Posted: Tuesday, July 22, 2014 — 10:30p.m.
Blackshades, we’re not talking about sunglasses. In fact, the total opposite. It's a type of malware that has made national headlines, and is making some people think twice about what they do in front of their
Nick Davis is an I.T. Security Architect at UW-Madison, and says it's easy for a hacker to break into your device.
"You'll receive an email from someone you don't know, but it will seem like a legitimate email. You’ll click on the attachment, and nothing will happen. But in the background, very quietly the malware blackshades, will install itself on your computer,” said Davis.
Blackshades made headlines last year. After a college student hacked into Miss Teen USA’s web cam, spying, snapping naked photos and even blackmailing her.
"It allows an attacker to remotely enable your web cam on your laptop, or your desktop machine and then it sends pictures to them from a remote location,” said Davis.
It doesn't stop there.
“I do all my banking online, like investing is online, I pay all my credit card bills online,” said UW-Madison student, Erin Jamar.
Once blackshades is installed, Davis says hackers can get to those too.
"You can't be 100% sure that your computer isn't infected, and I always tell people, if you can't be sure your computer isn't infected, you have to operate under the presumption that it is infected,” said Davis.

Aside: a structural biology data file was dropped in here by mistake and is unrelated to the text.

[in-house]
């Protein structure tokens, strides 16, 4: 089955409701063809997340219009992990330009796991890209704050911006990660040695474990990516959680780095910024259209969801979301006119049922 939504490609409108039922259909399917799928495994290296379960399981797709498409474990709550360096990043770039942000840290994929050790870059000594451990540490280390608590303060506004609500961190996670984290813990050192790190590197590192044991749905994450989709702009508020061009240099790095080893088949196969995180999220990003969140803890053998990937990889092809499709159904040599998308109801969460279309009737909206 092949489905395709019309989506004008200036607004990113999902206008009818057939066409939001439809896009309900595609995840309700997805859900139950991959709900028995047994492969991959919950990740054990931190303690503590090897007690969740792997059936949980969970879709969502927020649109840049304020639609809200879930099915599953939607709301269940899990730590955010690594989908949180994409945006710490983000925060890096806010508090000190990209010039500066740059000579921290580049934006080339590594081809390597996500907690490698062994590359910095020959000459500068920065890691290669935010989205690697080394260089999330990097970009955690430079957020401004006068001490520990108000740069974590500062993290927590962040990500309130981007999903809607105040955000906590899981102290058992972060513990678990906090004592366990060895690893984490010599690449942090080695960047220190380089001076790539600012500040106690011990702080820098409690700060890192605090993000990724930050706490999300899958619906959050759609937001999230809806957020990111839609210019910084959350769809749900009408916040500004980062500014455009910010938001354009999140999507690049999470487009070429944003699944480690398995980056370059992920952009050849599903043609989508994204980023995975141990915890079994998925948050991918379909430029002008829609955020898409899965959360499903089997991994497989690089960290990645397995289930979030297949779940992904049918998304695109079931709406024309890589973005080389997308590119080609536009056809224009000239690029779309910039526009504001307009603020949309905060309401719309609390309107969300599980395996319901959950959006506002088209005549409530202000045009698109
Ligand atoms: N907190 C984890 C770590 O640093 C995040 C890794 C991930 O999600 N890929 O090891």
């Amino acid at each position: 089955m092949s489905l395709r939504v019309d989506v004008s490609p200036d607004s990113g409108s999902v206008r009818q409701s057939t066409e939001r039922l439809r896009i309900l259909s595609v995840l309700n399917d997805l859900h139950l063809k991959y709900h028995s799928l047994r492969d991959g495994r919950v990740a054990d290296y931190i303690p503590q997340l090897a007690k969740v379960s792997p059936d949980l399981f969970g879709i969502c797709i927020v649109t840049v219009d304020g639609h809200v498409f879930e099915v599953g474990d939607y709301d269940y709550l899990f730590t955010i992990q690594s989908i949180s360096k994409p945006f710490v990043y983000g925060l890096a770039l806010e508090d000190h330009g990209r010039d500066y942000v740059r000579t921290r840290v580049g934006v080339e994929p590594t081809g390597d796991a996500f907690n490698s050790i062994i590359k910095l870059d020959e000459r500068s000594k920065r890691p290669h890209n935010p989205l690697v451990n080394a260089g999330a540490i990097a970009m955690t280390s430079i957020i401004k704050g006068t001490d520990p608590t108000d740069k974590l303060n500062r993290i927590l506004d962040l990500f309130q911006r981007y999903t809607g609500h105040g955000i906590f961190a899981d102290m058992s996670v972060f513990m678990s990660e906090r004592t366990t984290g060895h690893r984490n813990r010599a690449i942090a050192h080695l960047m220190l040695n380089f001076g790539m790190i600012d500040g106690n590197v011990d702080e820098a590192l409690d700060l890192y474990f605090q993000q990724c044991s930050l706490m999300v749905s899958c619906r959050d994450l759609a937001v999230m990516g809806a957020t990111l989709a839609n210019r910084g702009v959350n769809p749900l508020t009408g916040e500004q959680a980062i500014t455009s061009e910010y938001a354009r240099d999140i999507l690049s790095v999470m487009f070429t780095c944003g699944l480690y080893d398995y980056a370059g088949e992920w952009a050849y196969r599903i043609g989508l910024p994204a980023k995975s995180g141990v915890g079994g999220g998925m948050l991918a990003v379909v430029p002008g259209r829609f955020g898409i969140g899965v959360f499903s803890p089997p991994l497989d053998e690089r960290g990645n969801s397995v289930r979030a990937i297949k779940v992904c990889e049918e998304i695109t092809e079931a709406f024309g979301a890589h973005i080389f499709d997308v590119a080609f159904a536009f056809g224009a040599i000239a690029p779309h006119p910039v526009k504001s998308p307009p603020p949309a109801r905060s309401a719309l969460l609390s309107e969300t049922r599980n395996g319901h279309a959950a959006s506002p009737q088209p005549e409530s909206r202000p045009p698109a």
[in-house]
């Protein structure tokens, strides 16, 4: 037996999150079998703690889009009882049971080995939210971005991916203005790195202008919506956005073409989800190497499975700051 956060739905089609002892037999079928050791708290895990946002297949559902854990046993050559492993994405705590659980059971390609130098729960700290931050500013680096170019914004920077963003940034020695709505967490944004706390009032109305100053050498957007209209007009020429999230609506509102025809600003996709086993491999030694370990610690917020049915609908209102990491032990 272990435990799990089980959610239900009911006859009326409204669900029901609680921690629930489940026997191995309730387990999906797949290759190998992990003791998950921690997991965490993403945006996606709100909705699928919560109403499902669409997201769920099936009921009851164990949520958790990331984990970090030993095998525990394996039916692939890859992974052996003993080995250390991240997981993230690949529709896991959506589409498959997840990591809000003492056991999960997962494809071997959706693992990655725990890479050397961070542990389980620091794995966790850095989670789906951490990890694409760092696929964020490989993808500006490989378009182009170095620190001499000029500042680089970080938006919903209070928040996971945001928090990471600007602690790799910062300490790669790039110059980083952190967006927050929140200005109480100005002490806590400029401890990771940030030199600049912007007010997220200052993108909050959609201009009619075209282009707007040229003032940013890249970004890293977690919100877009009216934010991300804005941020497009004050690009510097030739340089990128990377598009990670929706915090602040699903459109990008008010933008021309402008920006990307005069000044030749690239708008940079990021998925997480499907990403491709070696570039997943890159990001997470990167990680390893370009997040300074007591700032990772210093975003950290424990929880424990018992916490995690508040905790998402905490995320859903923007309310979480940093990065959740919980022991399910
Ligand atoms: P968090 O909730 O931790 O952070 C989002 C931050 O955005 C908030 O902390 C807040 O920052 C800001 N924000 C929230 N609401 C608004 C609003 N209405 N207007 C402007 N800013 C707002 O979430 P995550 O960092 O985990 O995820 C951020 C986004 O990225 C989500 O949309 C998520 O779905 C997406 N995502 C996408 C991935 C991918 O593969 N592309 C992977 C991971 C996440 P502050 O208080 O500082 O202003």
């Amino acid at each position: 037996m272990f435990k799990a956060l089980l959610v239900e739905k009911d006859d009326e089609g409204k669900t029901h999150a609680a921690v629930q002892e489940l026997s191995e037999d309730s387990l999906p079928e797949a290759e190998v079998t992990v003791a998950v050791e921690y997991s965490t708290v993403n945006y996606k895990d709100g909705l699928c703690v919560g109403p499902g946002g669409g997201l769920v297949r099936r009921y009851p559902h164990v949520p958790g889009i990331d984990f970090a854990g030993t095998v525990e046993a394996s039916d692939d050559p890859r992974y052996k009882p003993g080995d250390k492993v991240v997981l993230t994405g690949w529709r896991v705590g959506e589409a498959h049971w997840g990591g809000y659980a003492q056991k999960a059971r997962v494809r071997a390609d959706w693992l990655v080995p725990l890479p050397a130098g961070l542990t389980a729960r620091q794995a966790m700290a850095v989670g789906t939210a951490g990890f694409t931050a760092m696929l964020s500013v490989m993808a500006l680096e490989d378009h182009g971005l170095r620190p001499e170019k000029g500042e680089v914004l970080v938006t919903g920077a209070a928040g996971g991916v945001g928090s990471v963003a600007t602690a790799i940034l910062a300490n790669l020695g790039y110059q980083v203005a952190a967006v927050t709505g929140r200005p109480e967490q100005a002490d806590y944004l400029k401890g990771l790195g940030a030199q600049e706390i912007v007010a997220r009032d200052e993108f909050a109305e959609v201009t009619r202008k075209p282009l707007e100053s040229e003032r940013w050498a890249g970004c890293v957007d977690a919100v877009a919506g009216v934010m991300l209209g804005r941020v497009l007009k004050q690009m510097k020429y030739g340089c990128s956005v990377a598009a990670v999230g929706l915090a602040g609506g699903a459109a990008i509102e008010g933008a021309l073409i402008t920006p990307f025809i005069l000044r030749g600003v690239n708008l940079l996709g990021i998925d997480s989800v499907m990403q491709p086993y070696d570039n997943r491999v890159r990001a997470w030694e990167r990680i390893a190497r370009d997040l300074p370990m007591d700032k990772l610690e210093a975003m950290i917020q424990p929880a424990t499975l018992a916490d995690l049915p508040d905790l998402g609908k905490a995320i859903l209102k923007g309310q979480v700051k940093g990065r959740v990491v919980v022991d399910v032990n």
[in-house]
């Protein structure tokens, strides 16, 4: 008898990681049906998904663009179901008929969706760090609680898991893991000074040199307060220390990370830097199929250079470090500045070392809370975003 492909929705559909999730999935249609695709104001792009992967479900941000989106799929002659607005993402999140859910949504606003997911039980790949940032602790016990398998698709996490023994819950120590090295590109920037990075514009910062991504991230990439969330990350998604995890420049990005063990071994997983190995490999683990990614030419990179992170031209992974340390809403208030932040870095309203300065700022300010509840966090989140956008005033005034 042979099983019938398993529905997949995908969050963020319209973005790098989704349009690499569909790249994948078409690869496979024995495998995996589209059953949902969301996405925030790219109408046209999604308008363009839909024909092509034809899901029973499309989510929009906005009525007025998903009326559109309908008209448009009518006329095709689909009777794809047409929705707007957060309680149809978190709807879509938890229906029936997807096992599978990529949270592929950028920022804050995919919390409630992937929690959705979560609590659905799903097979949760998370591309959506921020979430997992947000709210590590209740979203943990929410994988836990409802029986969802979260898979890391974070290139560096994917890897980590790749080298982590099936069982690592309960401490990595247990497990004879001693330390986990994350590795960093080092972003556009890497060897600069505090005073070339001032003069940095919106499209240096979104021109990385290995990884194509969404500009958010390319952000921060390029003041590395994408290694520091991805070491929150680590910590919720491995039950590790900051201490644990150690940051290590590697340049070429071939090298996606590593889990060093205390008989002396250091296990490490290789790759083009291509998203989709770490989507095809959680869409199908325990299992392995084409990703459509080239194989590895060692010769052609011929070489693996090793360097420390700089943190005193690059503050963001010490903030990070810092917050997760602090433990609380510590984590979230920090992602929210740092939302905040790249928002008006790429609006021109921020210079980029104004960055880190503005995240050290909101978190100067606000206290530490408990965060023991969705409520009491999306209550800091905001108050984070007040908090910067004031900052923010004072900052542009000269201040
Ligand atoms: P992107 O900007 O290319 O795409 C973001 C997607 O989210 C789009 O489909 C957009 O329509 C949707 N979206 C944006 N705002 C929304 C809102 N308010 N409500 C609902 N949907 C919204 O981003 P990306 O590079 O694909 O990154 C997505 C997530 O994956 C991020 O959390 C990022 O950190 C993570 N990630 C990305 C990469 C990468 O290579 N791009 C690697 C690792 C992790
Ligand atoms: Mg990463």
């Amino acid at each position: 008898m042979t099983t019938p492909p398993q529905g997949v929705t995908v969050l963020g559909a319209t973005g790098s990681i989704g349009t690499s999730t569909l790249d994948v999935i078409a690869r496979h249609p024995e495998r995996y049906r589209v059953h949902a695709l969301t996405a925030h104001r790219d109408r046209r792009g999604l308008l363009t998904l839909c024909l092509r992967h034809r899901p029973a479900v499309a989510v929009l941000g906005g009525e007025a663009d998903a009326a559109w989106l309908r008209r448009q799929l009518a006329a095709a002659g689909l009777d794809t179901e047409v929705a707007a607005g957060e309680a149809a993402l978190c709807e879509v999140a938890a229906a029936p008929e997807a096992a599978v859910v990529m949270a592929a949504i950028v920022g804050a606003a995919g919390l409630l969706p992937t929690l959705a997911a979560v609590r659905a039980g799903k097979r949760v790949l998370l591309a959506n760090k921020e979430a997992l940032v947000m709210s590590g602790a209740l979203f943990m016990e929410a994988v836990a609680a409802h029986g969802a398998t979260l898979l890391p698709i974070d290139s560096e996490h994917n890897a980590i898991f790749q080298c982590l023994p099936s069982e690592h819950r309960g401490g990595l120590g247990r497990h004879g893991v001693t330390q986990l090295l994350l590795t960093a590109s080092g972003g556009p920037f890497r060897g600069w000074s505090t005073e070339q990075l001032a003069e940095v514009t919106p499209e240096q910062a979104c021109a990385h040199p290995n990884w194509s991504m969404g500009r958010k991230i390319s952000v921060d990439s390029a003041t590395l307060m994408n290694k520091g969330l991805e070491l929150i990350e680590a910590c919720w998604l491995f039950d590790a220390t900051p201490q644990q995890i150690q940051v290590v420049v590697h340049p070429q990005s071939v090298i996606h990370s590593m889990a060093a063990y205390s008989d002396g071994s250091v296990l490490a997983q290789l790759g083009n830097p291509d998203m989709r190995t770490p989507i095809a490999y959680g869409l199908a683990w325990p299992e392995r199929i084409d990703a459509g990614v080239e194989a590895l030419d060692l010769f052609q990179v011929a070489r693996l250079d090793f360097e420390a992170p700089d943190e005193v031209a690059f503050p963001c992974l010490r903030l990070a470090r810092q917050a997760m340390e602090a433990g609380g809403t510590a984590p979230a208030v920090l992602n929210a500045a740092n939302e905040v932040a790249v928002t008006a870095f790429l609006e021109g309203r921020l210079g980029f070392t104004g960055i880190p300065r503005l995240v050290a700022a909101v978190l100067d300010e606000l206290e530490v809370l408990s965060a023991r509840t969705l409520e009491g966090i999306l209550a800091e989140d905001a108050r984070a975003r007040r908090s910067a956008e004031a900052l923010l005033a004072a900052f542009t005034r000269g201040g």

So how do you protect yourself from an attack?
Davis says, the best way is to keep two separate devices in your home. Using one to surf the web, and the other to access sensitive accounts.
"People need to learn to treat there computers as if they are underneath a public eye, because they are connected to a public network,” said Davis.
A good lesson, but one hard to follow, in this complex internet age, where everyone thinks they're not the next target.
"I would still have that invincible mentality. You know, it's not going to happen to me, it hasn't happened to anyone I know, even though it's obviously not true,” said Jamar.